A new analysis of G20 countries found that despite warnings from international scientists of a looming climate catastrophe absent dramatic action within the next decade or so, governments in most of world's top economies are providing sizeable subsidies to the fossil fuel industry while planet-warming emissions continue to rise.
"There is a huge fight by the fossil fuel industry against cheap renewable. The old economy is well organized and they have put huge lobbying pressure on governments to spend tax money to subsidize the old world."
—Jan Burck, report co-author
Released Wednesday, just ahead of the G20 Summit in Argentina and COP24 in Poland, Climate Transparency's Brown to Green Report 2018 (pdf) concludes that among these countries, "more ambitious climate action is needed to keep global warming well below 2°C and to pursue efforts to limit the increase to 1.5°C" above pre-industrial levels within this century, the main goals of the Paris climate accord.
While the report points to some positive developments since the international community came together for the Paris agreement in 2015—with the thought that a "solutions-oriented approach" will motivate the adoption of more planet-friendly practices—it also features some alarming takeaways.
Simply put, as co-author Jan Burck told the Guardian, "The G20 is not moving fast enough." In part, that is because "there is a huge fight by the fossil fuel industry against cheap renewables," he explained. "The old economy is well organized and they have put huge lobbying pressure on governments to spend tax money to subsidize the old world."
Such lobbying efforts have paid off. Across the G20, from 2007 to 2016, subsidies for coal, oil, and gas rose from $75 billion to $147 billion—which, as the report notes, "only includes tax exemptions and budgetary support towards production and consumption of fossil fuels, and does not consider other types of subsidies, such as state-owned enterprise investments and public financing."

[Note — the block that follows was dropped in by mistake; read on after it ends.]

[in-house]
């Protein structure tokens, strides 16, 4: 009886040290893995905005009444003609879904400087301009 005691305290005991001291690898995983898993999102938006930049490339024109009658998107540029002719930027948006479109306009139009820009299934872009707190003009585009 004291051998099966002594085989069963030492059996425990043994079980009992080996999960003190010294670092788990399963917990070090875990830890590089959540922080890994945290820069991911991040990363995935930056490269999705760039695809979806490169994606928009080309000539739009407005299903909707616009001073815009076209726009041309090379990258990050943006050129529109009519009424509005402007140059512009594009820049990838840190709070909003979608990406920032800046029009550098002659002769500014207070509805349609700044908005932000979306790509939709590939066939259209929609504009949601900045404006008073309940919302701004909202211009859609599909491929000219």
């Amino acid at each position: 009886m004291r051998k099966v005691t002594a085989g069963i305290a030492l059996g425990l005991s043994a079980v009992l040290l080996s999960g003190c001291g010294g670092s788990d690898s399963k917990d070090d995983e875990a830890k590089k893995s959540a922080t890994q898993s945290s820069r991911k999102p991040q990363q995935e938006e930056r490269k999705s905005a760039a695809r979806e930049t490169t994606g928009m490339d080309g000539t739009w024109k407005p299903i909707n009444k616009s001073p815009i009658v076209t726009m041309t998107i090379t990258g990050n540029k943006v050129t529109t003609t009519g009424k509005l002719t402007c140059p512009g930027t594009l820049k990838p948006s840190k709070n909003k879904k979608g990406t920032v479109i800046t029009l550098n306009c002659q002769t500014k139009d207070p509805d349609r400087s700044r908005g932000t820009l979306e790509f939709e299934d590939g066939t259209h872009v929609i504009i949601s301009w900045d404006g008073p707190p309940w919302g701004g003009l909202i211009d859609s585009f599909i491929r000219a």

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As fossil fuel subsidies have increased in these nations, so have greenhouse gas emissions. According to the report, "In 15 of the G20 countries, energy-related CO2 emissions increases again in 2017, and 82 percent of the G20 energy supply is still from fossil fuels."
The actions of the G20 have a global impact, particularly when it comes to the climate crisis. Excluding emissions from forestry, these nations account for 79 percent of the world's greenhouse gas emissions, and about 81 percent of energy-related emissions. Based on G20 countries' nationally determined contributions (NDCs), current emissions levels and climate action plans have the world on track to increase the global temperature by about 3.2°C, higher than the upper limit of the Paris goals.
Acknowledging the latest findings from the U.N.'s Intergovernmental Panel on Climate Change (IPCC) that even "the difference in impacts between warming of 1.5°C and 2°C would be substantial, damaging communities, economies and ecosystems across the world," the report declares that "collectively, the G20 needs to roughly halve emissions in 2030 to meet the Paris goals, but adequate long-term strategies to do so are still lacking."
While the report warns about the inadequate NDCs among most nations examined—particularly those of Russia, Saudi Arabia, and Turkey—perhaps the least ambitious approach to climate policy is that of the Trump administration. Last year, a few months after President Donald Trump vowed to withdraw from the Paris agreement, war-torn Syria signed on to it, leaving the United States as the only nation on Earth opposed to the international accord.
In addition to the new report, Climate Transparency produced profiles for each G20 country. As the U.S. profile (pdf) notes, under the current administration, "no national plan to tackle climate change exists." Thus, citing the withdrawal from the Paris accord and the dismantling of the Obama-era Clean Power Plan as particularly egregious moves, "experts rate both its national and international climate policy performance as very low."